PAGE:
This book has been described as "...a provocative and deeply personal call for change. Dyson argues that if we are to make real racial progress we must face difficult truths, including being honest about how black grievance has been ignored, dismissed, or discounted."

    Recommended as a "companion piece to the film rather than a stand-alone book." One reviewer recommended "seeing the film first, and then using the book for meditation and revisiting afterward."

    Volunteer opportunity: GROWING HOME "We have a vision of a world of healthy people and communities. Everyone deserves to have a good job, and everyone deserves to eat well." Since 2002, Growing Home has trained and employed and, most importantly, given a second chance to people with employment barriers. You may be familiar with their Wood Street farm in Englewood. Their farms are the first and only USDA-certified organic high-production urban farms in Chicago, and because they strive to also feed their community well, all their produce is grown, harvested, cleaned, and sold within a 20-mile radius. Read more at

    Volunteer opportunity: Non-profit Reading In Motion has successfully refined its mission over its 30+ years to help give kindergarten and first grade students foundational reading skills they need to start on a path for lifetime learning. They partner with public school teachers and have been extremely successful in making a difference in children's lives. Click here for more info.


    We're running low on paper and reusable bags for our Tuesday night pantry. Please bring us your extras!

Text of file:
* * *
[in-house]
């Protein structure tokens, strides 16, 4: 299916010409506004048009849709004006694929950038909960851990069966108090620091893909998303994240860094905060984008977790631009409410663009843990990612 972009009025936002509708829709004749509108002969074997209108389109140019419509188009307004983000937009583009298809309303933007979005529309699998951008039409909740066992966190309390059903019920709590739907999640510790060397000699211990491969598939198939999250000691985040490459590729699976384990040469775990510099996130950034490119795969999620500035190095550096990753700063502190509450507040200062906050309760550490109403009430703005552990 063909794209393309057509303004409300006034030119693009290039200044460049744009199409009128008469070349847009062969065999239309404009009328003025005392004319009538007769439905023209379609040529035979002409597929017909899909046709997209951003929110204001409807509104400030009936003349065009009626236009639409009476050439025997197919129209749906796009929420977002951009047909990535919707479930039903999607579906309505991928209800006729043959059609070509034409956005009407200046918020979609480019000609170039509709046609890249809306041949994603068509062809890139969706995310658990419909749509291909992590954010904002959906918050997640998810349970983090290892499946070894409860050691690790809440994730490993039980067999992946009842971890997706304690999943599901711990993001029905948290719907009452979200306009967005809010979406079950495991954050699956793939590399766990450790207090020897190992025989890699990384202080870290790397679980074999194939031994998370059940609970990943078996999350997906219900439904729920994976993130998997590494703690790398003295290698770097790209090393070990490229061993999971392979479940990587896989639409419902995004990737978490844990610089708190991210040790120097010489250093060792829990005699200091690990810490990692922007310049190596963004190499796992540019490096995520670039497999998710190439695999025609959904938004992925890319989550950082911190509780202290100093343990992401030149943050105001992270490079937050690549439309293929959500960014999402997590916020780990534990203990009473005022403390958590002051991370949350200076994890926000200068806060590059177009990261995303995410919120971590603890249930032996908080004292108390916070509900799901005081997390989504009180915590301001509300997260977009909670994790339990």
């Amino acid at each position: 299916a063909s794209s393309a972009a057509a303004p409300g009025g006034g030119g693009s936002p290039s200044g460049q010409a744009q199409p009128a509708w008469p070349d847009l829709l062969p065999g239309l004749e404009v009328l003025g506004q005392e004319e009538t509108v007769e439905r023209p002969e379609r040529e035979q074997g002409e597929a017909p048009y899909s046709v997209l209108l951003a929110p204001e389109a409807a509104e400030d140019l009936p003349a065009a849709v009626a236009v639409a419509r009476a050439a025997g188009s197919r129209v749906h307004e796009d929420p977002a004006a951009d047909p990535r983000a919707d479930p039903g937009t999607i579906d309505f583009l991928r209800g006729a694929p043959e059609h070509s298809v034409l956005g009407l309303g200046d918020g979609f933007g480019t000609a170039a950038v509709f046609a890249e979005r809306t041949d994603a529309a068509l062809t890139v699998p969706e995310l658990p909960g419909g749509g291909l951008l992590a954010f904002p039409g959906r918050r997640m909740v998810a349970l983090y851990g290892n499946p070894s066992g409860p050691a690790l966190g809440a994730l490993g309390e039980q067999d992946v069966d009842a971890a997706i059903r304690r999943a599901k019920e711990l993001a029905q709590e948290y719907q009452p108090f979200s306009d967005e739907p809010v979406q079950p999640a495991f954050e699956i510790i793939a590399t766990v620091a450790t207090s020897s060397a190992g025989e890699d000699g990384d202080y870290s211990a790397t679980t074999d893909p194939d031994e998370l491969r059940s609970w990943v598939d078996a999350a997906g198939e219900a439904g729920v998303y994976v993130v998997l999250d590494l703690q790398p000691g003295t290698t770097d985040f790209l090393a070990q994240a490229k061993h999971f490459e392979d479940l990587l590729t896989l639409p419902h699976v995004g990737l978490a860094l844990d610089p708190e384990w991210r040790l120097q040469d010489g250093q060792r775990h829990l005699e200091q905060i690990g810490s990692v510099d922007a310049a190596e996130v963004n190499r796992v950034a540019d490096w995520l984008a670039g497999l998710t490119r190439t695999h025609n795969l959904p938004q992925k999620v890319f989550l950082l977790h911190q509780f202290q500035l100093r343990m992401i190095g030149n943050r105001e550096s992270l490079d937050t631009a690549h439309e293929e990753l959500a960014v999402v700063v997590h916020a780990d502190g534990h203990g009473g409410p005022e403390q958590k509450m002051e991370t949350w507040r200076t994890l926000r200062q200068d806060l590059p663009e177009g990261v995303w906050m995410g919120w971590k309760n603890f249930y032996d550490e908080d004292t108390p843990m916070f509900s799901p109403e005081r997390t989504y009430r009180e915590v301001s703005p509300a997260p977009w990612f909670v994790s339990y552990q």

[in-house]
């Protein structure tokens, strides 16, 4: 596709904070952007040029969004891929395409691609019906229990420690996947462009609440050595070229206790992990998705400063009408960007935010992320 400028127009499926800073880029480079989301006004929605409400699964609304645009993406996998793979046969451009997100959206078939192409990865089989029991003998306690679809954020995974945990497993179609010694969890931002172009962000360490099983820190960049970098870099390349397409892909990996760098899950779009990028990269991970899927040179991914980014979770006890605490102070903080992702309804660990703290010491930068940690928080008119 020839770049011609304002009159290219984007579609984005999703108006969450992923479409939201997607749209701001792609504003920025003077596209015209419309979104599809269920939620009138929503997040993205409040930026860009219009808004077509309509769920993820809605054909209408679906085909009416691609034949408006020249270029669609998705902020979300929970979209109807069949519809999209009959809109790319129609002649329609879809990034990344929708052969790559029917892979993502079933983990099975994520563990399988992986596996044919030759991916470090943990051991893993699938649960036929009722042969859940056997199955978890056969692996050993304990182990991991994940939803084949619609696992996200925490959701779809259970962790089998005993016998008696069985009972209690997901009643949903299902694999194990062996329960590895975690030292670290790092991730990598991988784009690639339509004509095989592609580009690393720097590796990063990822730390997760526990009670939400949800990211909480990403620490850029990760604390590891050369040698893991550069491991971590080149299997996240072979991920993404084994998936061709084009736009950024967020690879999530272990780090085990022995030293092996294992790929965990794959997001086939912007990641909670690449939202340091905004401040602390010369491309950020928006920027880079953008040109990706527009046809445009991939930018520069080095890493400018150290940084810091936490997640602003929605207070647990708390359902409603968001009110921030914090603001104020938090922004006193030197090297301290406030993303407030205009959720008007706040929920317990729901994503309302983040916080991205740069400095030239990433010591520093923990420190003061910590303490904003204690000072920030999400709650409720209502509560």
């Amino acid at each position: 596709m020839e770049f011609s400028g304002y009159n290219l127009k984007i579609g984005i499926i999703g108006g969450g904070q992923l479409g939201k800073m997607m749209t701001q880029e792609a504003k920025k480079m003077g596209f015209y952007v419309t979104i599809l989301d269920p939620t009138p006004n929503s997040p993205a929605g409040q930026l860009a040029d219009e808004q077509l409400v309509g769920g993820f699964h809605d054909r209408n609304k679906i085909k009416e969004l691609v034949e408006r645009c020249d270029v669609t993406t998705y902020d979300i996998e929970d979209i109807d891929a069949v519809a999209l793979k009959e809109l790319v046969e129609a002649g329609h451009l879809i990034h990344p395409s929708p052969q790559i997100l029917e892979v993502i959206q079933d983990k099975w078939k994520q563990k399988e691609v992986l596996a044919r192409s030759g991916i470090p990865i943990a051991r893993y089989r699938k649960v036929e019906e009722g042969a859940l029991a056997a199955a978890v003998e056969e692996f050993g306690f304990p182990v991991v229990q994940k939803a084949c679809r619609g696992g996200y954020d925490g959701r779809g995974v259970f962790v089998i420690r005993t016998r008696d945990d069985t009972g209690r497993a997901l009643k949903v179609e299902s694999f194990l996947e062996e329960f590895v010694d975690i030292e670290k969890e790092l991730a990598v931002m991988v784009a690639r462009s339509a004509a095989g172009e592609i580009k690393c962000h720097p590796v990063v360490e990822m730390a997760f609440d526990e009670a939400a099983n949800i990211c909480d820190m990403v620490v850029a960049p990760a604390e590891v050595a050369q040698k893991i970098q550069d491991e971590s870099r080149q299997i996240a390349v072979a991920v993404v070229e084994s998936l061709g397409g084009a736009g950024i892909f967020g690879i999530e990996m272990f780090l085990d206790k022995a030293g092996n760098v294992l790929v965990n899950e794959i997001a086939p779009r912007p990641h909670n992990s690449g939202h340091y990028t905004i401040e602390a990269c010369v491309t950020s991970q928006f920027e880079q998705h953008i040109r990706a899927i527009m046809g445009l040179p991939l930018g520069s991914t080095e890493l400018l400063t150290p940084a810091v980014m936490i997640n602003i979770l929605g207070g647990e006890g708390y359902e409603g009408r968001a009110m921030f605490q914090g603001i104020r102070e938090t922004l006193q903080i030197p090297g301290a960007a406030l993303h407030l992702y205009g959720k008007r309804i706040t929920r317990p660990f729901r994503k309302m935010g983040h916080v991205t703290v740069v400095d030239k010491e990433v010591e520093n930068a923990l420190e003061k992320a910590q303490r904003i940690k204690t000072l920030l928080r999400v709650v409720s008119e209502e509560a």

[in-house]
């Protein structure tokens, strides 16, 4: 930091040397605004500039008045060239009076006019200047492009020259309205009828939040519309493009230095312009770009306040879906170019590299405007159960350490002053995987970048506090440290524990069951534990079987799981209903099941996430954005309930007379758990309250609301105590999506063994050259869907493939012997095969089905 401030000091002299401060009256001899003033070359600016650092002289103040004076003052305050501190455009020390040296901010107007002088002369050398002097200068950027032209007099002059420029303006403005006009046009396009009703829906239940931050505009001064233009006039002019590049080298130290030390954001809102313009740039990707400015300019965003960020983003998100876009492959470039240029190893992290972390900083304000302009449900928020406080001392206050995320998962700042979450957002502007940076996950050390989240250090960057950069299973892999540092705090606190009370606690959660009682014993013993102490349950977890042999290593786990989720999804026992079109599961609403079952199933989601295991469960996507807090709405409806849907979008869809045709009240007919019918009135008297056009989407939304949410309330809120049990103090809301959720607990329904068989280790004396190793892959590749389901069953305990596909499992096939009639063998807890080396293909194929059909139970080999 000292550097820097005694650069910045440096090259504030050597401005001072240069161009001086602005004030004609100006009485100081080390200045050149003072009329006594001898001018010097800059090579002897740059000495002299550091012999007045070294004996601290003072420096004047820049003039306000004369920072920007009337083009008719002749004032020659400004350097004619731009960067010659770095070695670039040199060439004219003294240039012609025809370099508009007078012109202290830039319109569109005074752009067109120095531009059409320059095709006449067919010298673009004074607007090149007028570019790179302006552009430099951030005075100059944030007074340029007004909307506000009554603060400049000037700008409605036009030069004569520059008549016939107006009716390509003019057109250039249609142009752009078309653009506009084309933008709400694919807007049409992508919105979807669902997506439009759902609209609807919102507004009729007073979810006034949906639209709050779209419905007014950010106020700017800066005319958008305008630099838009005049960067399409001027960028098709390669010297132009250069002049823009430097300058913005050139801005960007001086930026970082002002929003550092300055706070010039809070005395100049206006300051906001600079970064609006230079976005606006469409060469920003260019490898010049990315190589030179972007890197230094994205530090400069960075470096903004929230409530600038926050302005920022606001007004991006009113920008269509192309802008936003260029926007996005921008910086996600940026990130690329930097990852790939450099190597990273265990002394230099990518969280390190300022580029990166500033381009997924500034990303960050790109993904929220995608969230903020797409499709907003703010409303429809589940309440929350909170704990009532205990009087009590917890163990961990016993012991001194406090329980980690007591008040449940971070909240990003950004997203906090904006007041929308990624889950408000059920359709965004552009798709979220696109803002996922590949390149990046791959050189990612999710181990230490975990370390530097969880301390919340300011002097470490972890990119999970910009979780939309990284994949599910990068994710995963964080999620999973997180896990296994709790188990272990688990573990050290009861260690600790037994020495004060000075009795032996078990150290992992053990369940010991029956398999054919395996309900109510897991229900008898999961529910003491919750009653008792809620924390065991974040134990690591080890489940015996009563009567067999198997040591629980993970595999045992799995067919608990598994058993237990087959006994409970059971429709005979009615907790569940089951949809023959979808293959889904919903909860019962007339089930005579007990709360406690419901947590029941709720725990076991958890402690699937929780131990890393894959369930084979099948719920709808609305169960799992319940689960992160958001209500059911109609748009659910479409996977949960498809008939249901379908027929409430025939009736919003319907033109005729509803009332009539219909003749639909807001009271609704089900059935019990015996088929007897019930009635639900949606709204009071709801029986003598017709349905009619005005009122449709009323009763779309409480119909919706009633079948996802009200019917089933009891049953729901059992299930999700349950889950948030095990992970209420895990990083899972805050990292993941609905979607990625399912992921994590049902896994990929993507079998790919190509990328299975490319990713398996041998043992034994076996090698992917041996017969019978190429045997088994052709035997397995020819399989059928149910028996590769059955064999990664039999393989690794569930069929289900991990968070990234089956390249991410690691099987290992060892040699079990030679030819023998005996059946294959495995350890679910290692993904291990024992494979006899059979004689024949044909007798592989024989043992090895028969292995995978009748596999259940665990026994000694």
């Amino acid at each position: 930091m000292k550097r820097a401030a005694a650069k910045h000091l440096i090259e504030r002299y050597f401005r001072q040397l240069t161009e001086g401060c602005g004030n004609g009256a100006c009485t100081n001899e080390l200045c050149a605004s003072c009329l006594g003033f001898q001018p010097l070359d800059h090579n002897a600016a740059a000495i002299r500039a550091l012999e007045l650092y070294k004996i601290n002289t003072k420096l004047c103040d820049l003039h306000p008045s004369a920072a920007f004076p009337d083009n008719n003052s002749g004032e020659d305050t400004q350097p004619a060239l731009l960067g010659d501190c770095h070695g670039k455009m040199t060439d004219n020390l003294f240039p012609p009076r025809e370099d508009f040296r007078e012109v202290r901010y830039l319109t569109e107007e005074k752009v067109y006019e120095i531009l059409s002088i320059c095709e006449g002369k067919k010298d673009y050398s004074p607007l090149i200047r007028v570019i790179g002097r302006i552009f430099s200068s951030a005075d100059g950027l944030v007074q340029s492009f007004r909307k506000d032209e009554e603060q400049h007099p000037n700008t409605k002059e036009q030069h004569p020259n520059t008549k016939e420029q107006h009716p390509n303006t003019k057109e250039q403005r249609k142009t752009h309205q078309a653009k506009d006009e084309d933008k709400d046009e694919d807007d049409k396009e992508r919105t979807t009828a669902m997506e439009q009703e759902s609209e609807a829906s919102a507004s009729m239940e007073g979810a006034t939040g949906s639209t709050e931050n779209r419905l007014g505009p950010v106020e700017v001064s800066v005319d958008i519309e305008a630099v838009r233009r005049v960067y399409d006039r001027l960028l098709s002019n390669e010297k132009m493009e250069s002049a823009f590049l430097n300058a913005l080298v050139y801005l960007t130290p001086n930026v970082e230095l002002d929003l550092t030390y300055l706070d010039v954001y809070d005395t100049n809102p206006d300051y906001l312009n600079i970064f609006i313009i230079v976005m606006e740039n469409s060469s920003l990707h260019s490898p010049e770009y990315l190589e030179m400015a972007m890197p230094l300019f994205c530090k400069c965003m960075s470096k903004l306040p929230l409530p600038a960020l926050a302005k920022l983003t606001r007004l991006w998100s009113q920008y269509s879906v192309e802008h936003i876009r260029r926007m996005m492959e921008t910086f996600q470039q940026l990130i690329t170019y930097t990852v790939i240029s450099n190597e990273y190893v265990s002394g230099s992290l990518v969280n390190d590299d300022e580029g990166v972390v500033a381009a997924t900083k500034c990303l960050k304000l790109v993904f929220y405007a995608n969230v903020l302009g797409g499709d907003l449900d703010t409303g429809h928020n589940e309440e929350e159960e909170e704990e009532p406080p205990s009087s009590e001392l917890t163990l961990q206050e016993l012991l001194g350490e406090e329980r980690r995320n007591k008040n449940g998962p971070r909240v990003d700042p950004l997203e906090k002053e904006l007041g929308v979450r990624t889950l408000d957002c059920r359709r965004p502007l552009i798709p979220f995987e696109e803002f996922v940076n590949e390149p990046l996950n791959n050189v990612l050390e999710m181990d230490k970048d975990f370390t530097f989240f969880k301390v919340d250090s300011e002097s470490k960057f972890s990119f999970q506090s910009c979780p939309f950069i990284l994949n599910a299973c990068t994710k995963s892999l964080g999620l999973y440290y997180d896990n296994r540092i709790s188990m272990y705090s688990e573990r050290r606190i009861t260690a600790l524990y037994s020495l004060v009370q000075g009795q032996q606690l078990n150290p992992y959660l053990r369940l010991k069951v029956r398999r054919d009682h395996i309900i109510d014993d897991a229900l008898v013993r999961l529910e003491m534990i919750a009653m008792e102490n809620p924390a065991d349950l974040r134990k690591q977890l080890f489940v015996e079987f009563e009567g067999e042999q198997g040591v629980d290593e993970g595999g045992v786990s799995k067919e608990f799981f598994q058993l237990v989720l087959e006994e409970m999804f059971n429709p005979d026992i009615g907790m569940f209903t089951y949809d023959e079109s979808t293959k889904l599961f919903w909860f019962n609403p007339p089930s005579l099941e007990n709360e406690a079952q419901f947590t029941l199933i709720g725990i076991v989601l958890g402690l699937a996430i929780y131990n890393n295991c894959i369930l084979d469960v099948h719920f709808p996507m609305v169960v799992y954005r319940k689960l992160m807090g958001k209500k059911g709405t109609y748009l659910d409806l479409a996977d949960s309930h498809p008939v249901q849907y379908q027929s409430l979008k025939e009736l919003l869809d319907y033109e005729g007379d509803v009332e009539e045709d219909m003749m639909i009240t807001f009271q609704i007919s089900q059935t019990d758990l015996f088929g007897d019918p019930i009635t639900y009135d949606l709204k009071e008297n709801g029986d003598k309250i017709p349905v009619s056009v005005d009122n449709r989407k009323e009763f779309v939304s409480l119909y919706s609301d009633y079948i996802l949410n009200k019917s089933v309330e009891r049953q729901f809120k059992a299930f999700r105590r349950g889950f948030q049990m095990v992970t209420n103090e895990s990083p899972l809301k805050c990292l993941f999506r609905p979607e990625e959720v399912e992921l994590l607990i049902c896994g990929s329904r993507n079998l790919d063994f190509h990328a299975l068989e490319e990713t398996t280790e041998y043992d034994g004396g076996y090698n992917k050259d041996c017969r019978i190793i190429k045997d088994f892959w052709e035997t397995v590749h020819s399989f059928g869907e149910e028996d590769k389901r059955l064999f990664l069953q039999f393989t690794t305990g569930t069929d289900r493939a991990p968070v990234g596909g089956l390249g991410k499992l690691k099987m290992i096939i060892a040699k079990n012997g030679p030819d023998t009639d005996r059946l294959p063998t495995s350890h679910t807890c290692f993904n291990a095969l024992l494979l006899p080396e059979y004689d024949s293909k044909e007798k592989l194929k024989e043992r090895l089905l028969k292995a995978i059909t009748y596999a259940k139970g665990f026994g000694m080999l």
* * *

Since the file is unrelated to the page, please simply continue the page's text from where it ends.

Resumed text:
We will be taking donations on Tuesday evenings, M-F 9am-4pm, and on Sundays during church services. Look for the bins by the doors. Thanks for your help!

     Sundays at 2pm

    breakersbibleWe are very excited to announce that every Sunday at 2:00 pm, All Saints' offers something new at the Breakers - An Evening Prayer Service! Our first event was Sunday, December 4th, and went marvelously well - we had 13 attendees! Folks are very pleased that there's a Protestant service being offered in addition to the current choices (which are Catholic and Moody Bible.) The Prayer Service itself is printed in large print and in bulletin style with scripture taken each week from the Common Lectionary.

    The weekly service starts at 2:00 pm, upstairs on the second floor Meditation Room, and lasts about 15 minutes. Please contact Paul Mallatt if you have questions, or comments at 773-860-4649. When you can, stop by the Breakers (5333 N Sheridan Rd) where the parking is free (for 2 hours), the coffee is hot, and the folks are friendly!


    Jeff Lee
    Dear Polly and All Saint's Kids,
    I am writing to you from a meeting of the board of Episcopal Relief & Development in Bogota, Columbia. We are meeting here to visit some of our partner ministries with people in need. I have seen the amazing results of this year's bake sale (in fact, I'm looking at photos of some of the cakes - wow!), and you have reminded me that we don't have to travel to Columbia or South Sudan to make a huge impact for the good of God's people.
    I am so proud and grateful for you and the work you do. You guys are heroes. Our friends in South Sudan will be blessed by your effort.